Background: Neurocognitive deficits are recognized as a cardinal feature of schizophrenia, but the determinants of these deficits remain unknown. Recent reports have suggested that a functional polymorphism, Val158Met in exon III of the catechol-O-methyltransferase gene, shares approximately 4% variance with performance on the Wisconsin Card Sorting Test. These findings led to suggestions that the catechol-O-methyltransferase polymorphism may exert its effects by modulating prefrontal dopamine function, but few other neurocognitive measures have been examined, leaving open questions about phenotypic specificity. Methods: We examined the effects of the catechol-O-methyltransferase Val158Met polymorphism in 58 individuals with chronic schizophrenia who completed a battery of 15 neurocognitive tests, which were reduced to four reliable neurocognitive domain scores. We examined the effects of genotype on these four domains and on global neurocognitive ability. Results: The Met allele was associated with better performance in the Processing Speed and Attention domain, but not with other domain scores measuring executive and visuoperceptual functions, declarative verbal learning and memory, simple motor ability, or global neurocognitive function. Genotype shared approximately 11% of variance with Processing Speed and Attention scores, and approximately 2% of variance with Wisconsin Card Sorting Test scores. Conclusions: The findings provide independent support for the hypothesis that the catechol-O-methyltransferase Val158Met polymorphism influences neurocognitive function in schizophrenia, and suggest that the functional effects may be expressed on measures of Processing Speed and Attention. This information may prompt reconsideration of the "prefrontal dopamine" hypothesis and invites examination of a broader range of effects in efforts to refine the neurocognitive phenotype that is most relevant to variation in catechol-O-methyltransferase expression.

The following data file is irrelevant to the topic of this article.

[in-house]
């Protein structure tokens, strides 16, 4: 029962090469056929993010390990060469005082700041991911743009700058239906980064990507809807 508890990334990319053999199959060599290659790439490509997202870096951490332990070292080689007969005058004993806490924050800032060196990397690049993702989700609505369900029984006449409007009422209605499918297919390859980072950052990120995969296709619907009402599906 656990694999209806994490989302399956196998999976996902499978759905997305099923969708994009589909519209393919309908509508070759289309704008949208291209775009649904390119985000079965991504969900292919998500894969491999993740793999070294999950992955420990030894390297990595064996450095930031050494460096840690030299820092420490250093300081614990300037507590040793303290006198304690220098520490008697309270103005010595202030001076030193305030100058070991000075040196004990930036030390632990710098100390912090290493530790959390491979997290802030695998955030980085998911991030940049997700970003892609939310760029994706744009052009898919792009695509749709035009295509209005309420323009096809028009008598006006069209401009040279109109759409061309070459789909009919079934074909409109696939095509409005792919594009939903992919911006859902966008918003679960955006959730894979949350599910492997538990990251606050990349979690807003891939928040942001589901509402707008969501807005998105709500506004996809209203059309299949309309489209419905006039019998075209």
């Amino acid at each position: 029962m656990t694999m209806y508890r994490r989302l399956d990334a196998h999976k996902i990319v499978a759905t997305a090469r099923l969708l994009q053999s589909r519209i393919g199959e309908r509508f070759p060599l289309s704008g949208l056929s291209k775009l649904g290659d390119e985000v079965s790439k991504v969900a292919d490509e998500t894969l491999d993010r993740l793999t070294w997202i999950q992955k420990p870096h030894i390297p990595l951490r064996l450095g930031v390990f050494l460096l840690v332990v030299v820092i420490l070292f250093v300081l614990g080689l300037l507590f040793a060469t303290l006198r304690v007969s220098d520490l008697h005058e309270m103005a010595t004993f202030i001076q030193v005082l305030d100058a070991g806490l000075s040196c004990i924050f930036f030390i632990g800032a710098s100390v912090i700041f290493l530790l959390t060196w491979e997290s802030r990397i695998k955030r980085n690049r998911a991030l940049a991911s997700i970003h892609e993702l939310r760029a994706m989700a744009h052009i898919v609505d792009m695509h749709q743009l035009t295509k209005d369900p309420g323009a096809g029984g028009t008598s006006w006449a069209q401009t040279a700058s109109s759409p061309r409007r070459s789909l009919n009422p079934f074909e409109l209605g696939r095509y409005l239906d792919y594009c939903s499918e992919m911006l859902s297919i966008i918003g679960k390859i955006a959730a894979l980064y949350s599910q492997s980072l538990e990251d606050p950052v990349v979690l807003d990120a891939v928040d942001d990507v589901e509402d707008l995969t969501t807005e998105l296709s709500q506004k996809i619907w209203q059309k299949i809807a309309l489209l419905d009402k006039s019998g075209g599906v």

- Catechol-O-methyltransferase (COMT)
ASJC Scopus subject areas
- Biological Psychiatry